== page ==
Home Census Were things really better back then? New census tool shows how...

Were things really better back then? New census tool shows how life in UK has changed | UK News

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Have you ever wondered if things were really better back then?

The Office for National Statistics (ONS) examined how life changed in England and Wales between 1961 and 2011.

The data, which was scanned for the first time, shows that in 1961 almost 7% of households did not have an indoor toilet – but in some areas it was more than half.

The map below shows the percentage of homes that did not have an indoor toilet in 1961, including two areas in Norfolk – Mitford and Launditch – where there were no indoor toilets in 59% of the homes.

Here, Sky News takes a look at some of the ONS’s other key findings.

Marriage and Divorce

The census showed that in 1961, 68% of people aged 16 and over were married, and the divorce rate was 0.8%.

This figure had fallen to 49% of people married or in a same-sex civil union in 2011, with 9% divorced or in a legally dissolved civil union.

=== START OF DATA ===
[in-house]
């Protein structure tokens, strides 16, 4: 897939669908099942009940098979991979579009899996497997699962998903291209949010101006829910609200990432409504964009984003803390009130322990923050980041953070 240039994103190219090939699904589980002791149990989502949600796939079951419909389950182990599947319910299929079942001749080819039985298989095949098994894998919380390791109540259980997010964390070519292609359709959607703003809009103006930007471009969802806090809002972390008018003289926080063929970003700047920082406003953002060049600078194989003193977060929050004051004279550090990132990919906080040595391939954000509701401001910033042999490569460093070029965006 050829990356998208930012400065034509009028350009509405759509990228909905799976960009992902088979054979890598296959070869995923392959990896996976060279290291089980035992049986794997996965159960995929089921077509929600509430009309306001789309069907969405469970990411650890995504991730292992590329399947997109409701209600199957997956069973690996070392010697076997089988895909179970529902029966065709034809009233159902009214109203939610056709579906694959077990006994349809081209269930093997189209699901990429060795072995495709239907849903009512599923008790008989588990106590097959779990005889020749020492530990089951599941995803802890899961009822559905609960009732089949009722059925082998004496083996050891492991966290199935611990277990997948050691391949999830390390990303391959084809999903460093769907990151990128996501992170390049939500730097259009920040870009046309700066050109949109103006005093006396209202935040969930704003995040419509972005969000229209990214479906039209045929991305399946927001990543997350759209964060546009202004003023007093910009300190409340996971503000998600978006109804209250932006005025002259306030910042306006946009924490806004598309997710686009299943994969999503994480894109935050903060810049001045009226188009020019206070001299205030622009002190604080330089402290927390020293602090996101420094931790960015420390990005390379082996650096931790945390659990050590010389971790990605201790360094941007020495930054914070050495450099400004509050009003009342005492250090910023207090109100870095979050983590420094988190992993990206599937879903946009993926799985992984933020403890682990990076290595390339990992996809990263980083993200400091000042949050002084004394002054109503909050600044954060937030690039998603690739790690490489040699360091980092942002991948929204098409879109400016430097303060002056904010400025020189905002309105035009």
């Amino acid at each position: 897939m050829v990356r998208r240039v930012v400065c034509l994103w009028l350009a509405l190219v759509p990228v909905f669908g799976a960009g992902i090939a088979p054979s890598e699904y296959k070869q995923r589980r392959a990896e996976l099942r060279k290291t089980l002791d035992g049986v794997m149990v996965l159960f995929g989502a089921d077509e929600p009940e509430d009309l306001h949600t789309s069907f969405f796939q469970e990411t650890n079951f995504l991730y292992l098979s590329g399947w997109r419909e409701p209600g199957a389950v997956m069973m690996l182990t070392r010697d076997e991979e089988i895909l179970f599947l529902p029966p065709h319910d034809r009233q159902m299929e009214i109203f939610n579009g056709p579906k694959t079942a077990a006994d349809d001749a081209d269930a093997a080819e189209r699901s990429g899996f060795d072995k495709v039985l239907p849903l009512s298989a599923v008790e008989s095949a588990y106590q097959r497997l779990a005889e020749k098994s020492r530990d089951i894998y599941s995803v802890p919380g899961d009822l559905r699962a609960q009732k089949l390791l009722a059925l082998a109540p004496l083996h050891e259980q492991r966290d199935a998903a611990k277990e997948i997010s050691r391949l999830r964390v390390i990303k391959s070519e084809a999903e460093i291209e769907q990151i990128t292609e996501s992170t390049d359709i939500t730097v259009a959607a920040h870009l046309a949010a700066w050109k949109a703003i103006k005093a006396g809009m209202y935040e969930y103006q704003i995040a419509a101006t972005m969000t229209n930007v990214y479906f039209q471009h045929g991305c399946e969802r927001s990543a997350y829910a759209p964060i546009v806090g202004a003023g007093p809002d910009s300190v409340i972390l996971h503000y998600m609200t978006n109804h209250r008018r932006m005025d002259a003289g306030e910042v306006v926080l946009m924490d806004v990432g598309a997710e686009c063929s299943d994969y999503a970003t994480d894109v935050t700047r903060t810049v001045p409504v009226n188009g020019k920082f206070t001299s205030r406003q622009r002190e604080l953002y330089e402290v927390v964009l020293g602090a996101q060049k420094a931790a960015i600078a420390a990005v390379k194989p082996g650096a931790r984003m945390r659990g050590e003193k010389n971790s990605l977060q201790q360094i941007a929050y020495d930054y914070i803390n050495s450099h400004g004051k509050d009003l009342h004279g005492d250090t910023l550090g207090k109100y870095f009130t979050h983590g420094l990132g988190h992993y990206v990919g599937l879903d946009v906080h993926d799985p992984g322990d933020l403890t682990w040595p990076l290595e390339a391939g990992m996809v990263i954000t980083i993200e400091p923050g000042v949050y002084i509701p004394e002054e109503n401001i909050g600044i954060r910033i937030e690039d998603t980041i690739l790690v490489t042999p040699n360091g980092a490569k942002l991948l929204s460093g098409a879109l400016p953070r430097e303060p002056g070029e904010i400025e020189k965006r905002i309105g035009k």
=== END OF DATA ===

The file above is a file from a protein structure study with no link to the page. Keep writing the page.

The proportion of married people was lower in 2011 in almost all parts of England and Wales than 50 years ago.

Widows and widowers were slightly less numerous in 2011 than in 1961 (7% of people against 9%).

Home ownership

Census data also showed that more people owned homes in 2011 than they did 50 years ago.

In England and Wales, 42% of people owned their own homes in 1961, with this figure falling to less than 10% for parts of central London, for example Shoreditch.

By 2011, the homeownership rate had risen to 64%, but the lowest homeownership rate remained in London.

Elderly and rural populations

Rising life expectancy and falling birth rates have shown that the population grew and aged in 2011.

In 97% of the regions of England and Wales, the proportion of people over 75 had increased.

The places with the largest increases in residents aged 75 and over were mainly in the coastal areas of Norfolk and Suffolk. In Hunstanton, it went from 6% to 23%.

New towns such as Milton Keynes and Northampton were the local areas with the largest population increases in the five decades.

The ONS is currently reviewing data from the 1921 census and the results of this year’s census will be released next year.


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